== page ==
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Bear tooth question

Discussion in 'Skulls and Skeletons' started by DEERMEISTER, Sep 29, 2012.

  1. Hey you skull guys/gals! Does anyone know at what age a black bears canines become solid?? I know the younger bears have hollow canines (as well as other critters) but don't know when they go solid, I'm guessing maybe around 3 years old but that's just a guess. Thanks for any help!
     
  2. Well, I guess everyone is like me and don't really know.
     

  3. No, I don't really know, but I would think older than 3 years. I'll guess around 5. Maybe someone can tell us more.
     
  4. AH7

    AH7 New Member

    1,281
    2
    Great question! I feel like I should know that! I know what I would do to find out: call the DNR/F&G/F&W people and see if you can track down one of their biologists. Those guys know stuff like that. Seems like a big part of their job is to assess age of things that are hunted/hit/etc. Post the answer when you find it!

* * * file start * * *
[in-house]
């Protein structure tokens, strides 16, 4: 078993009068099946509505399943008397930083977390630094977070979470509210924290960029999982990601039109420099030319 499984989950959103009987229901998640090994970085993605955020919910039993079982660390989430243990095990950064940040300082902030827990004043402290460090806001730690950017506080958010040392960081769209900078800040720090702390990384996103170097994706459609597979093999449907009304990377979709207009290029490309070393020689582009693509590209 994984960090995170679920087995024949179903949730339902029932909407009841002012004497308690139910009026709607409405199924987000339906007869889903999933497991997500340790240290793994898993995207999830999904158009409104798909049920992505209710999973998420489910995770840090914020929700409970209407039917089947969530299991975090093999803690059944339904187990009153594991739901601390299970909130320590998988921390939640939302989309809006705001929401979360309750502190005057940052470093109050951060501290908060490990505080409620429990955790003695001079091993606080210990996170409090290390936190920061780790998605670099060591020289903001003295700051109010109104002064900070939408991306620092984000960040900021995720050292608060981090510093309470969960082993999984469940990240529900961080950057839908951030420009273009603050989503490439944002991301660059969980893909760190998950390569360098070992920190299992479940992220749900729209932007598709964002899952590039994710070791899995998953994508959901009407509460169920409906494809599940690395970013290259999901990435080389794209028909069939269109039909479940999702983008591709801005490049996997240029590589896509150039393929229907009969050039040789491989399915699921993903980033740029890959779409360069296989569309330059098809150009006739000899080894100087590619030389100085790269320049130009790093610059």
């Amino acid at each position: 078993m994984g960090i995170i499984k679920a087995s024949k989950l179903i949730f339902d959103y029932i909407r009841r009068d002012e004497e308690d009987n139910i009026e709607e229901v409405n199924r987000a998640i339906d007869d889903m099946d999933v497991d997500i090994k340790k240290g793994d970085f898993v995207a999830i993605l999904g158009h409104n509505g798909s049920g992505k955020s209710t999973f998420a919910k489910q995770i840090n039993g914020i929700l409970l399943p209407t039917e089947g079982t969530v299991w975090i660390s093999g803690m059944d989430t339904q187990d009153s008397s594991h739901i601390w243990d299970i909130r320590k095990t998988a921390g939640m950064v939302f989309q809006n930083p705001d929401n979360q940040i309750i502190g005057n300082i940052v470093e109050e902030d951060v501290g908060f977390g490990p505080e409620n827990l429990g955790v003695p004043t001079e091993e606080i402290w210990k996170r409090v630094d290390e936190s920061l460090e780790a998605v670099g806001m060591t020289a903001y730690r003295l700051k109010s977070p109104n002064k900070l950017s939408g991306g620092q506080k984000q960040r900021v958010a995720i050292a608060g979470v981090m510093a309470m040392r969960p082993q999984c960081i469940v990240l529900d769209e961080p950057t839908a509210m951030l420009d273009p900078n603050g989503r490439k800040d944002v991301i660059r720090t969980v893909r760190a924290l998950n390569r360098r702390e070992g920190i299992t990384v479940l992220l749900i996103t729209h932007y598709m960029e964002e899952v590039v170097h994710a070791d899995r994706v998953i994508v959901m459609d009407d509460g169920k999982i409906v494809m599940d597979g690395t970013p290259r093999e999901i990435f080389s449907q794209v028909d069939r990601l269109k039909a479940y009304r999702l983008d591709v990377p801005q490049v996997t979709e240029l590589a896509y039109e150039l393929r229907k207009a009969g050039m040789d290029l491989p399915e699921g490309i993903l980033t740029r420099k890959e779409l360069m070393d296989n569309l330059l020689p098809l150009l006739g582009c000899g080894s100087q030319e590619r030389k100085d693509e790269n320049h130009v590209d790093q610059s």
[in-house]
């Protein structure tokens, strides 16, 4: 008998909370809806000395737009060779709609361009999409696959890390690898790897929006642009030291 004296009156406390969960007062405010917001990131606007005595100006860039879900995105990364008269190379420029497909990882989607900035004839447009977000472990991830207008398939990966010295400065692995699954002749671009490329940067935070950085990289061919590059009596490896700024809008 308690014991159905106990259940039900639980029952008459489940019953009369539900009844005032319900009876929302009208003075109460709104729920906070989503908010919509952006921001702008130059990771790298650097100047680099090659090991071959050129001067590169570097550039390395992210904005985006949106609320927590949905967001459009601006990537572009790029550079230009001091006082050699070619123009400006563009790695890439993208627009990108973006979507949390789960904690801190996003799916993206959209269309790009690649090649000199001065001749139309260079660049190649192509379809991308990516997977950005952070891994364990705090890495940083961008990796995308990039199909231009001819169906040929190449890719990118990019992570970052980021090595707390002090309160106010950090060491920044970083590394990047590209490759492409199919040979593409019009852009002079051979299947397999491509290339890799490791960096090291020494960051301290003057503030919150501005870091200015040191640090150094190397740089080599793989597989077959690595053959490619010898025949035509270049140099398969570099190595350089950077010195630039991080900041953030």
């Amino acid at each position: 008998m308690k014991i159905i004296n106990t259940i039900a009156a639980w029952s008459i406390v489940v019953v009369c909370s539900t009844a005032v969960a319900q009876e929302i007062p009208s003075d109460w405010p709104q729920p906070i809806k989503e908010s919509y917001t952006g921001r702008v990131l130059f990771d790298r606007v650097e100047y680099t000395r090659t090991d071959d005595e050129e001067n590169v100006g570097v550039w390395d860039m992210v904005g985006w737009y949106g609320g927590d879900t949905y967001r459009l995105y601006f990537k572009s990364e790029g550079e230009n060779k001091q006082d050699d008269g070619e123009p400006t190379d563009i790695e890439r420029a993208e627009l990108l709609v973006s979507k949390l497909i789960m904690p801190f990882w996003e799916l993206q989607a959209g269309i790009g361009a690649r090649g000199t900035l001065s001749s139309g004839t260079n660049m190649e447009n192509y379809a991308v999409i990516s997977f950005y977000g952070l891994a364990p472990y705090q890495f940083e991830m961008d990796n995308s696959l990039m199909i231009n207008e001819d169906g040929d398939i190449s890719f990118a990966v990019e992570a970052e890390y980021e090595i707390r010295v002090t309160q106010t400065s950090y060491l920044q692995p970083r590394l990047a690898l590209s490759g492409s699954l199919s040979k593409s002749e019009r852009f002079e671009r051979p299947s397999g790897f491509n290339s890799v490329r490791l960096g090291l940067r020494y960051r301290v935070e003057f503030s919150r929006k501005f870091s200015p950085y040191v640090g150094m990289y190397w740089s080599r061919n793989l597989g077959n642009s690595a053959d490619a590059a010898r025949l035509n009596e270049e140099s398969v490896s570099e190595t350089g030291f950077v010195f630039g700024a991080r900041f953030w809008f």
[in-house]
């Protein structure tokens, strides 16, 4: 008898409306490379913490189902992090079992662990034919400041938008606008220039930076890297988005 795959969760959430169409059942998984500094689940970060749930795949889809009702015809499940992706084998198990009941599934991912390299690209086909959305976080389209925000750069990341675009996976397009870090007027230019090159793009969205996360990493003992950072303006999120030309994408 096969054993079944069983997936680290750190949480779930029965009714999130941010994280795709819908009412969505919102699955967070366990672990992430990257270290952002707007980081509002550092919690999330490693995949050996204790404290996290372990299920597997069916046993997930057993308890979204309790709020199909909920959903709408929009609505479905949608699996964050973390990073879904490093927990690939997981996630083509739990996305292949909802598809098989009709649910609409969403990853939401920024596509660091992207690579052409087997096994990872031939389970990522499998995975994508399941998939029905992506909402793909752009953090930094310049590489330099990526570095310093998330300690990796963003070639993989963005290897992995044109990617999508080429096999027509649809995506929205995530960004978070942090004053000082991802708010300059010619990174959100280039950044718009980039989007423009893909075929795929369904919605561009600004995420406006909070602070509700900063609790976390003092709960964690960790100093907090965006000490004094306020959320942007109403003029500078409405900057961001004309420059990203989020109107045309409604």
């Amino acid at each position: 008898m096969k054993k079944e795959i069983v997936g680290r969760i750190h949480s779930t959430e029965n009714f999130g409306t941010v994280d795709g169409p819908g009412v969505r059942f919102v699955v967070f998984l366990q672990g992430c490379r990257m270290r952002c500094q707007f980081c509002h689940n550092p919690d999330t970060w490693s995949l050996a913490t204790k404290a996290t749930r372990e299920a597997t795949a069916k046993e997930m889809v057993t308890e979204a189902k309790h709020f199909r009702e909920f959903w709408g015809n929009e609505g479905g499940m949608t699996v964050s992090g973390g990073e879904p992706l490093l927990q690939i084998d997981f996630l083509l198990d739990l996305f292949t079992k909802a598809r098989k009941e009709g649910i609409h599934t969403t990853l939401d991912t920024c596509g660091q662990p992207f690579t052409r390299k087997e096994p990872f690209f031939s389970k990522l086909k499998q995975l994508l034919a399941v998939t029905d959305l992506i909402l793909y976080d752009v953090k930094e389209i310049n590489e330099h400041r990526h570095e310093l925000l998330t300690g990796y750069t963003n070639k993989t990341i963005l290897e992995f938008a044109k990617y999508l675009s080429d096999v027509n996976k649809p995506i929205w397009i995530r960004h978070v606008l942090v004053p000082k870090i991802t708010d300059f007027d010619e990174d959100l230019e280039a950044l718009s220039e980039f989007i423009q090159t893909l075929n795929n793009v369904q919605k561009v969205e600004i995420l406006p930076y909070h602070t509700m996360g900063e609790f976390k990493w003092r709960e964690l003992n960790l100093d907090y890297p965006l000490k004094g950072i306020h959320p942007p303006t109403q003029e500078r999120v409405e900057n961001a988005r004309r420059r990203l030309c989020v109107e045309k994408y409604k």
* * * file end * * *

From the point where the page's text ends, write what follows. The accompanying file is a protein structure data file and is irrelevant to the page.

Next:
P.S. What you are really asking is when the root tip is closed. All teeth are "hollow" - that space is where the nerve and blood vessels are. Teeth grow starting at the crown and then as the root elongates, it literally pushes its way through the gums. Likewise, the roots of the baby teeth start to dissolve so at one point you have the adult crown pushing into the space of the dissolving baby tooth. Once that baby root is flimsy enough, the tooth falls out, then the adult tooth is poking up underneath it. Once the tooth reaches full size and position, the root closes around the pulp chamber.
     
  5. As animals age, teeth roots gain a layer of what is called annulus, about each year you gain a new layer of annuli. Teeth always remain hollow, but roots do become harder and more "formed" to say with age. In bears the first annuli is formed after 2 years of age. You can even age animals by counting the levels of annuli in the roots.
    You can read further about this on these websites
    http://www.ishib.org/journal/17-4s5/ethn-17-04s5-45.pdf
    http://ww2.dnr.state.mi.us/publications/pdfs/HuntingWildlifeHabitat/Reports/WLD-library/2700-2799/2739.pdf
    Hope this answers your question :)
     
  6. Thanks for the reply wolfgirl
     
  7. Np :) I'm a big biology nut lol